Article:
Krik? Krak! opens with a short story of Haitian refugees that are attempting to escape the political strife and horrors of their country and are floating out to sea desperately trying to reach Miami, while shedding their personal items along the way and in some cases their lives.  Each story is told from the poignant point of view of Haitians however surprising these stories have a strong sense of universality about them as well.  Everyone has a sense of home, a sense of family, of culture, and a desire for a good life.  Danticat does a brilliant job of integrating the recurring themes of water, suffering, and hope.  Water is often portrayed as a barrier.  The barrier that surrounds the island of Haiti and separates it from the Dominican Republic.  Just as the ocean must be crossed to attain a hopeful life in the United States, water is the notion of escape along with the reminder of all the Haitians that didn’t/don’t make it.

It’s very hard to read these stories and not think about the refugees fleeing the horrors of Syria and immigrating to Europe.  Leaving one’s country and having to find the balance between acceptance into a new country and preserving the culture that was left behind.  Danticat’s writing is infectious with a dynamism of superstition and it enlightens the reader to Haitian history.  I strongly recommend reading this short story collection to learn more about Haiti and its people but mostly to experience the passionate manner in which Danticat evokes the honesty, courage, sensitivity, and authenticity of their stories.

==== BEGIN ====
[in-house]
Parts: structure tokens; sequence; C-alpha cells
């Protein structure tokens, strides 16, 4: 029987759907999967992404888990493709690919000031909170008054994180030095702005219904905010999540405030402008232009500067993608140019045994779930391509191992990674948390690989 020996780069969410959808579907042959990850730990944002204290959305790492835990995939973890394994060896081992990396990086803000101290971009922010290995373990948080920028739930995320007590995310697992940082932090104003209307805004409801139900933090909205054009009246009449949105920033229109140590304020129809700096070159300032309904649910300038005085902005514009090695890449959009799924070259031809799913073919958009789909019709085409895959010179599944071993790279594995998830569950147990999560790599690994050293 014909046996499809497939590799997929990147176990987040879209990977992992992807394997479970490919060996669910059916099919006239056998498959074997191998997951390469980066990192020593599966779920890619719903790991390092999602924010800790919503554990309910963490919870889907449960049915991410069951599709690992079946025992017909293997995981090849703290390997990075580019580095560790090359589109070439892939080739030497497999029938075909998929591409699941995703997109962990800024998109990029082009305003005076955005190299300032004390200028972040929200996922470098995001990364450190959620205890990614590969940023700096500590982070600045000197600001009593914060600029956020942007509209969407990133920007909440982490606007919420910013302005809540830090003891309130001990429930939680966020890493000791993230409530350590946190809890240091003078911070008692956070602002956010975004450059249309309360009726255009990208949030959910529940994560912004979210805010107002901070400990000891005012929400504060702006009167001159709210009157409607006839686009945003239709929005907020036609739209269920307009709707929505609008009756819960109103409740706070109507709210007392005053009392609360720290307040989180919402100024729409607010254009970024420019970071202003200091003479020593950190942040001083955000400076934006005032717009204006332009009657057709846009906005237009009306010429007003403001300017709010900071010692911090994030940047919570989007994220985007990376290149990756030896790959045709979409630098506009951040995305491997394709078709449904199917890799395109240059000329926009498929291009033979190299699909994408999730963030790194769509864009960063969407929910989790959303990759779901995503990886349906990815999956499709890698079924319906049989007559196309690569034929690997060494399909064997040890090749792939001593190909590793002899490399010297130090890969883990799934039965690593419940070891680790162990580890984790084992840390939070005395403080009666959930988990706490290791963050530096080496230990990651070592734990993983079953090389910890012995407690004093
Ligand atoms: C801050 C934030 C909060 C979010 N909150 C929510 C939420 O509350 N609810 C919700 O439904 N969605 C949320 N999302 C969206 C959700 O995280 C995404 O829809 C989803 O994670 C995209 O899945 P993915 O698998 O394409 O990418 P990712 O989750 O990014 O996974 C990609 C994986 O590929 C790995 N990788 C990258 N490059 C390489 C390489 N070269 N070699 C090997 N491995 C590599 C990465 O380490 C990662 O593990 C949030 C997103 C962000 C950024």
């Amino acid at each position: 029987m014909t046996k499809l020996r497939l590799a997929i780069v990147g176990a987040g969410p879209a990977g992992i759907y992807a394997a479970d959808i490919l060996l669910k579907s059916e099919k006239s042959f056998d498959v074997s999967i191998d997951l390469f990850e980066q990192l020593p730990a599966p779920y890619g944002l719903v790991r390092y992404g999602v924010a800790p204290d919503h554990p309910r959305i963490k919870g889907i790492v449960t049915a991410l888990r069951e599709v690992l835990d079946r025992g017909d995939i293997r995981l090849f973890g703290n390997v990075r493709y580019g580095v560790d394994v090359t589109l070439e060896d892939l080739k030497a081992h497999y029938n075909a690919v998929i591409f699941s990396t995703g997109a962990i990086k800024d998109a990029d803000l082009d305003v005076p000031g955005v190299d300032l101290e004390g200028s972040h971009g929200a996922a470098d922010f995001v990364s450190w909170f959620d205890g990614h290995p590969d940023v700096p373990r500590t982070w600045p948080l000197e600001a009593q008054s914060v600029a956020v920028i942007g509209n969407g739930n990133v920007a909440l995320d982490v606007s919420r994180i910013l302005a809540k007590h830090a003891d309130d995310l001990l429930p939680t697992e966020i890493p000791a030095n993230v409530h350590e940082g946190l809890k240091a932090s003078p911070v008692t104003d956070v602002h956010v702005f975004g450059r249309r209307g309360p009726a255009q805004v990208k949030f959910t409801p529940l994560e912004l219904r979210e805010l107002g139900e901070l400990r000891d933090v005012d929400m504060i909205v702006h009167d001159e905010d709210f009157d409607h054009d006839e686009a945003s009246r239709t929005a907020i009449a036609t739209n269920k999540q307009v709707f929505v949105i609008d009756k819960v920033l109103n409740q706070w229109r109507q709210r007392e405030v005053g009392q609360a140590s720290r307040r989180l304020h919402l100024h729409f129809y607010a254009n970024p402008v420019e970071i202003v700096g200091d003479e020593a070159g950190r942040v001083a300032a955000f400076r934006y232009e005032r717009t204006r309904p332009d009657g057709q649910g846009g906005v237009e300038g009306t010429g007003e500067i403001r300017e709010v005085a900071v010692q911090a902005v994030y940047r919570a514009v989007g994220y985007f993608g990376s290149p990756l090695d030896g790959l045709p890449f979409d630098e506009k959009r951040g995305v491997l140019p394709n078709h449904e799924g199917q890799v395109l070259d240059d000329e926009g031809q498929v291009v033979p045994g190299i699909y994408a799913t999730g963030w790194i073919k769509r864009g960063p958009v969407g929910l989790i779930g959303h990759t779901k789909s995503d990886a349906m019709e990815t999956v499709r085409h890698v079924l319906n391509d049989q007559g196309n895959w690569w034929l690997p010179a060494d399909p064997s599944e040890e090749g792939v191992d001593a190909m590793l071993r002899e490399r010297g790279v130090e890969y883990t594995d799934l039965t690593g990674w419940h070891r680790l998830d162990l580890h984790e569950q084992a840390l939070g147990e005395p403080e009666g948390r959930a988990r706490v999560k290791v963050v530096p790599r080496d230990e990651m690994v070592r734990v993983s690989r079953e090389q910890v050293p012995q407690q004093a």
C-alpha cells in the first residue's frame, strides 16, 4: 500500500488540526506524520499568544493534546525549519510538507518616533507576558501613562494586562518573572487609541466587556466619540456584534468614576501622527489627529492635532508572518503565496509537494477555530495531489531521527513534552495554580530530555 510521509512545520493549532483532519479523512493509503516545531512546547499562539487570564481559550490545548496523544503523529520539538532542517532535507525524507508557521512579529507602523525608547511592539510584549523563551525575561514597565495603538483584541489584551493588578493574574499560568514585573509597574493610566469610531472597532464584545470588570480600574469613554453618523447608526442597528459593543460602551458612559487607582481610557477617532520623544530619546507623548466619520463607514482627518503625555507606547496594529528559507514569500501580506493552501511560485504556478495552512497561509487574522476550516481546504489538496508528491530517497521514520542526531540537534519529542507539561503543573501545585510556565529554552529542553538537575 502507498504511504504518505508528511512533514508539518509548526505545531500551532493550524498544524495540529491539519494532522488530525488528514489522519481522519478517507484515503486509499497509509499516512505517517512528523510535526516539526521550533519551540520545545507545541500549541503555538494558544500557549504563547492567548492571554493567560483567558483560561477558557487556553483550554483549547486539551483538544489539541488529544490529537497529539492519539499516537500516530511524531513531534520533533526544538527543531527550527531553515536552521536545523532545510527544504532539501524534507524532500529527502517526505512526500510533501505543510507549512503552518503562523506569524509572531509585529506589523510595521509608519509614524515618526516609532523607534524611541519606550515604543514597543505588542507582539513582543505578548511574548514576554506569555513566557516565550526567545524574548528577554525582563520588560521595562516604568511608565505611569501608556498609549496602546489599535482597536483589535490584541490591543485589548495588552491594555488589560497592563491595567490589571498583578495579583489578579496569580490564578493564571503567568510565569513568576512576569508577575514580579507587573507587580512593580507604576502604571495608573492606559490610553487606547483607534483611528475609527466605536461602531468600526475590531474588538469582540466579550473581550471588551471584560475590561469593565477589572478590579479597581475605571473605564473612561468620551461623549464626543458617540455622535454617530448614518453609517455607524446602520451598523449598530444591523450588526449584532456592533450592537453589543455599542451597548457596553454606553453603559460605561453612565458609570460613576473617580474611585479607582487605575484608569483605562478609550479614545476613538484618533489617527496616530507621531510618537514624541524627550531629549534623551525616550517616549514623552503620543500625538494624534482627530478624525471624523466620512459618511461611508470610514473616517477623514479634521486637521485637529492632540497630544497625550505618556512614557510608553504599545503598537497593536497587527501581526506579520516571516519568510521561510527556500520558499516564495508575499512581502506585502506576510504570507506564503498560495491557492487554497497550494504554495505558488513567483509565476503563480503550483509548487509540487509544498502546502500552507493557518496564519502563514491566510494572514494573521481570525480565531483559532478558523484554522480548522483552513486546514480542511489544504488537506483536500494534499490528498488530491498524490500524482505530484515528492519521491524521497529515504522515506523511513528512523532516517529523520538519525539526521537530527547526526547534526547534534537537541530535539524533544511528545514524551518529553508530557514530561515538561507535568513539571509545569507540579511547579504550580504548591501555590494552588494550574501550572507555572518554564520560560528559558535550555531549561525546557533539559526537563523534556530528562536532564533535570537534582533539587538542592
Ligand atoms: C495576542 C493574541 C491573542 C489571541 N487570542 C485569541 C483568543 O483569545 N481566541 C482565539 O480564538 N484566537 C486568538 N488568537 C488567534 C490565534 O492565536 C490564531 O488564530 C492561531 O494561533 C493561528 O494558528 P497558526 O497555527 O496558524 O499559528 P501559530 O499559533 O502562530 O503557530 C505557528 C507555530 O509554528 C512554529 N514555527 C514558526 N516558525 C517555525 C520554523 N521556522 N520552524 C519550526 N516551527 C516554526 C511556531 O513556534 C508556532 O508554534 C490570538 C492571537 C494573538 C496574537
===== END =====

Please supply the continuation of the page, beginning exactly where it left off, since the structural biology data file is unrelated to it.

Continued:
Edwidge Danticat is a Haitian-American writer born in Port-au-Prince in 1969.  She was raised in Haiti by her aunt and uncle.  She finally joined her parens, who had left for the United States earlier, at the age of 12 in Brooklyn.  Danticat began writing at the age of 9 years old.  Her move to Brooklyn was difficult so she turned to literature for comfort.  Her first published writing in English was A Haitian-American Christmas: Cremace and Creole Theatre.   Some of the major themes that are dealt with in her writings are mother-daughter relationships, national identity, and Haitian diaspora.